Is Simple the New Green?
The last couple of years were witness to a stampede of product launches featuring green attributes and positioning.
Today, however, the marketing herd is currently shifting its attention to a new direction: simplicity.
This Simple Revolution, amply supported by compelling case studies, is fast becoming the new “must have” for corporate marketers.
Not surprisingly, the technology industry is at the epicenter of the Simple Revolution. Stripped down laptop computers known as netbooks will sell an estimated 33 million units in 2009, about 20 percent of the total PC market, despite the fact that they do little more than provide access to email and the Internet.
Pure Digital, maker of the near ubiquitous Flip video camera line, sold over 1 million units of its low def, small screen, minimally controllable camera when it was launched in 2007. Today, Pure Digital controls an estimated 17 percent of the camcorder market.
Yes, those products are considerably less expensive than their competitors, but the difference in price doesn’t tell the whole story.
In March 2009, Haagen-Dazs Ice Cream launched a new premium product line called Five. Five was developed in the belief that consumers are gravitating toward foods with fewer, recognizable ingredients. The name Five reflects the number of ingredients: milk, cream, sugar, eggs and a natural flavor such as vanilla bean. In 8 months, Five sales have grown to account for 10 percent of Haagen-Dazs business.
The irony here, of course, is that green products, with their promises of enabling simpler, less impactful living, are rife with complex and confusing messages.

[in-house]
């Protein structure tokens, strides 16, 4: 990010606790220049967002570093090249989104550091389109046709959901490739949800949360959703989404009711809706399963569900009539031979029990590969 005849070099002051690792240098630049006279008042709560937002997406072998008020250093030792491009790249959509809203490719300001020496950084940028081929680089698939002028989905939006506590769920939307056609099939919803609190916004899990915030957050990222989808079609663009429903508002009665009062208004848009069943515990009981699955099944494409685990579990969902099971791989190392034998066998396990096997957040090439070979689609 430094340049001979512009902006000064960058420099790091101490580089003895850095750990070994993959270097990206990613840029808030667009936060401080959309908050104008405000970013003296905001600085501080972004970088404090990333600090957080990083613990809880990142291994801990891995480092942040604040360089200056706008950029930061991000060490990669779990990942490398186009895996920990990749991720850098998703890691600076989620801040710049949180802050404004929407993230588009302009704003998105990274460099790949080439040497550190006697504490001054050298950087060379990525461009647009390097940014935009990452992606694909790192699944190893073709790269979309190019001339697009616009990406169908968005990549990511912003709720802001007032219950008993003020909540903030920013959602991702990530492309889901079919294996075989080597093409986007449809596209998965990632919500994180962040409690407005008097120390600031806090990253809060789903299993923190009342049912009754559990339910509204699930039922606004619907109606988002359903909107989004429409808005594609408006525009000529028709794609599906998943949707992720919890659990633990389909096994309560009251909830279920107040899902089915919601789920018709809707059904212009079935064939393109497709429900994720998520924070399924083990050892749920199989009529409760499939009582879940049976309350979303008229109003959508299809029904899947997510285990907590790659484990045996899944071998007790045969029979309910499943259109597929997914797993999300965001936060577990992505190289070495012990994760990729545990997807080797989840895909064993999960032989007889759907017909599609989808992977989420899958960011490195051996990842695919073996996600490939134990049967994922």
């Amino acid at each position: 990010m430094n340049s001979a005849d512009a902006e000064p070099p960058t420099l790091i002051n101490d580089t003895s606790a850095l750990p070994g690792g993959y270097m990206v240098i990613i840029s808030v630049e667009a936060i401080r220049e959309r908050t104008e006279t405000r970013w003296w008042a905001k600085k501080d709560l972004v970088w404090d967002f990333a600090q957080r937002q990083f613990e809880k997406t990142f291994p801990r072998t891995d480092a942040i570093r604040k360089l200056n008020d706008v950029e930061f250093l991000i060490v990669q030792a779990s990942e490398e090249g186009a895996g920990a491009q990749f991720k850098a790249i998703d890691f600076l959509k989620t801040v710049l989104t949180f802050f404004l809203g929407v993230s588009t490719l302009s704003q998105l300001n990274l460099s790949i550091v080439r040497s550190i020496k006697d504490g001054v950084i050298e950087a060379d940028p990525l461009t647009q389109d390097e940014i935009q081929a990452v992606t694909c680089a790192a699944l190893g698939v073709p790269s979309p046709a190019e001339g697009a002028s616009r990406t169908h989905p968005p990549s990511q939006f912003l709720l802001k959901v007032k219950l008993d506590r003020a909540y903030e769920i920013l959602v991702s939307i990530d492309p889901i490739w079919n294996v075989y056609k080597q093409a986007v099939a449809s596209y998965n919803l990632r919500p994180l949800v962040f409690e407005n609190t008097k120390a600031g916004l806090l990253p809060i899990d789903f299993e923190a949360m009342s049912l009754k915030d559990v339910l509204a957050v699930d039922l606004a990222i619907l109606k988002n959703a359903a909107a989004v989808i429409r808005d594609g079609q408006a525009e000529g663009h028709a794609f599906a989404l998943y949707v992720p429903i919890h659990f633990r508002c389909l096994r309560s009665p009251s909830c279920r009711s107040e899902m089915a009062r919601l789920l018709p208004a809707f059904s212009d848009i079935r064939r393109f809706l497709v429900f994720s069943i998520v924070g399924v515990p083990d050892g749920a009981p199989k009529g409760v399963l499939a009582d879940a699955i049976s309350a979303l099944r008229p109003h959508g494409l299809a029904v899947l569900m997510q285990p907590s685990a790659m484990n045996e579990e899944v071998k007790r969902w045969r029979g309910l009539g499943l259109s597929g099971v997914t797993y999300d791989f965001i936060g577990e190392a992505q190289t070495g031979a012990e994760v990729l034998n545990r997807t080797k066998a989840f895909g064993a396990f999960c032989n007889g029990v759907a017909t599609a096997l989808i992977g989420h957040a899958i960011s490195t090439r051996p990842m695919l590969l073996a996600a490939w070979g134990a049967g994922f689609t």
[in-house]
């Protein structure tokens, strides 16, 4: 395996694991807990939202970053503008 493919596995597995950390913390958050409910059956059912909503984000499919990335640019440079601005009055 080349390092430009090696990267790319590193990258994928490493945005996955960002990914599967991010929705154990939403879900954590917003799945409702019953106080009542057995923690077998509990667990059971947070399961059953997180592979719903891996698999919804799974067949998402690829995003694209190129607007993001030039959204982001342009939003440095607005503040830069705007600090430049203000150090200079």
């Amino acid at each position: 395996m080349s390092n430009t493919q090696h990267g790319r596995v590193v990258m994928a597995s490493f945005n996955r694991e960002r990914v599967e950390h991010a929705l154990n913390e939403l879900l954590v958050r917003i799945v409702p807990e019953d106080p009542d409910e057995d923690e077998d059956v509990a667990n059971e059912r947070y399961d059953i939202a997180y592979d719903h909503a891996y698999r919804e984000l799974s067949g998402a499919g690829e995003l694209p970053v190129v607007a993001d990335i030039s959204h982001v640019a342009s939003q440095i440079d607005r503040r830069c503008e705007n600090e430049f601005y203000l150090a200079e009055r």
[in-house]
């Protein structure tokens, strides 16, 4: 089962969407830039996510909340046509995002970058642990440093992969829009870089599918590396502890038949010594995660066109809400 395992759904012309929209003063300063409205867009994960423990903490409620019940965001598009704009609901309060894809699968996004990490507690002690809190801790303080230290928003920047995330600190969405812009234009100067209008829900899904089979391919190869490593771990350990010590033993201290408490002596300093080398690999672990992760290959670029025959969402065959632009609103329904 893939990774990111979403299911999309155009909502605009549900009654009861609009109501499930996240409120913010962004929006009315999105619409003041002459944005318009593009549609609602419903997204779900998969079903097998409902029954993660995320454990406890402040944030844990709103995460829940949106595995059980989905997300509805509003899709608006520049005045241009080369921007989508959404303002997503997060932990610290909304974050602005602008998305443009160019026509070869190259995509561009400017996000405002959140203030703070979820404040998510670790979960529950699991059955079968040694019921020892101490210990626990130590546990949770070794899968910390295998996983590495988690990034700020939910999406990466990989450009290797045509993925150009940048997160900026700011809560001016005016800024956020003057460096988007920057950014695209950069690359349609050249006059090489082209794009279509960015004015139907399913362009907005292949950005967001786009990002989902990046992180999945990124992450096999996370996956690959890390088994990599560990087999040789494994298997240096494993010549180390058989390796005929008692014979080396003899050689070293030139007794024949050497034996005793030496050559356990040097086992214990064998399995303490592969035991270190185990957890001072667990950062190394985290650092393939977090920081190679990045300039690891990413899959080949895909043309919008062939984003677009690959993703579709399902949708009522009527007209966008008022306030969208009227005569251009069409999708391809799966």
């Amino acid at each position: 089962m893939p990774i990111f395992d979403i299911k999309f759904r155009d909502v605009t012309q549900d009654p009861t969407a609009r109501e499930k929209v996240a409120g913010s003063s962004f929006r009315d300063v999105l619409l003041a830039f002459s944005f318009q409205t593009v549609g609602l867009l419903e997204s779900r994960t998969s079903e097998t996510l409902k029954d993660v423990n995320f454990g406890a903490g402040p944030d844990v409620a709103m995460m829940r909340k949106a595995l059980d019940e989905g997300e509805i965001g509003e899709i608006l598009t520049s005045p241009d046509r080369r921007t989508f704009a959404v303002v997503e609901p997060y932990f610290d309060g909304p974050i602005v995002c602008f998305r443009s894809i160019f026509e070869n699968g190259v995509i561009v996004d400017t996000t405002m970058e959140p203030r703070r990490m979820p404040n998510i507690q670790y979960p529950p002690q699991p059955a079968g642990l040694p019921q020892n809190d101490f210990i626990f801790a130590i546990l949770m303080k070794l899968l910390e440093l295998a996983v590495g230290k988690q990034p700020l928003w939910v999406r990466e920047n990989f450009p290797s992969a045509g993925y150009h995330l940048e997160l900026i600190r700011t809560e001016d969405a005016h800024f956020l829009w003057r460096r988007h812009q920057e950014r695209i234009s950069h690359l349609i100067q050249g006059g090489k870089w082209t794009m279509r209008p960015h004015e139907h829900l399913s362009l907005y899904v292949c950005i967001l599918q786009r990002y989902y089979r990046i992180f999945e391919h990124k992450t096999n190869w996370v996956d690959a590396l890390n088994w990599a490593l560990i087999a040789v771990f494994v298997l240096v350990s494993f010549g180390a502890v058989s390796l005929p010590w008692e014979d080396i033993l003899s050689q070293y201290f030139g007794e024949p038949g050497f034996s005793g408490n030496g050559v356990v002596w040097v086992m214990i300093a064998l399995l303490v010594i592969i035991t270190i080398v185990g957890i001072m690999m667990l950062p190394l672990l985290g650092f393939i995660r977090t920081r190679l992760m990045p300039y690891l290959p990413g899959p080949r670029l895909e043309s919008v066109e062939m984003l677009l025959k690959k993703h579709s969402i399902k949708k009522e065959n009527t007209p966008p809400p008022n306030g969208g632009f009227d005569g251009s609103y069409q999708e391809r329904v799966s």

The Simple Revolution, then, has many lessons for green marketers, some of which include:
At last count, there are over 300 definitions for sustainability. Moreover, consider the number of different terms used to describe green products: green, natural, organic, eco-friendly, biodegradable, etc. The differences between these terms are largely indistinguishable to consumers. Choose wisely when selecting terminology, and avoid buzz words whenever possible.
For better or worse, we live in Twitter-time. If an idea, concept or benefit takes more than 15 seconds to digest, chances are it won't be. So, when you're writing out that value proposition, best to keep it below 140 characters.
Time and time again we've heard the same thing from participants in focus groups concentrating on sustainability issues: "That's great and all, but What’s In It For Me?" If your pitch begins with a big, high concept idea (e.g. “Buy this and save the planet!”) it’s time to go back to the drawing board. Define how the green attributes of your product impact people on a day-to-day level.
Transparency ... to a point
Advocates of transparency believe that companies should comprehensively reveal everything about their operations and sustainability in order to create trust. But consider: When’s the last time you thoroughly read a corporate annual report? In truth, turning on a fire hose of information only serves to further mystify people. Yes, transparency is important, but the “how” you release information is equally important to the “what” you release.
It’s trite, but true and effective: Keep It Simple, Stupid. And it’s probably worth noting that this article was written using Microsoft’s Notepad, the free, virtually featureless text editor included with Windows.
Image CC licensed by Dare*2*Dream.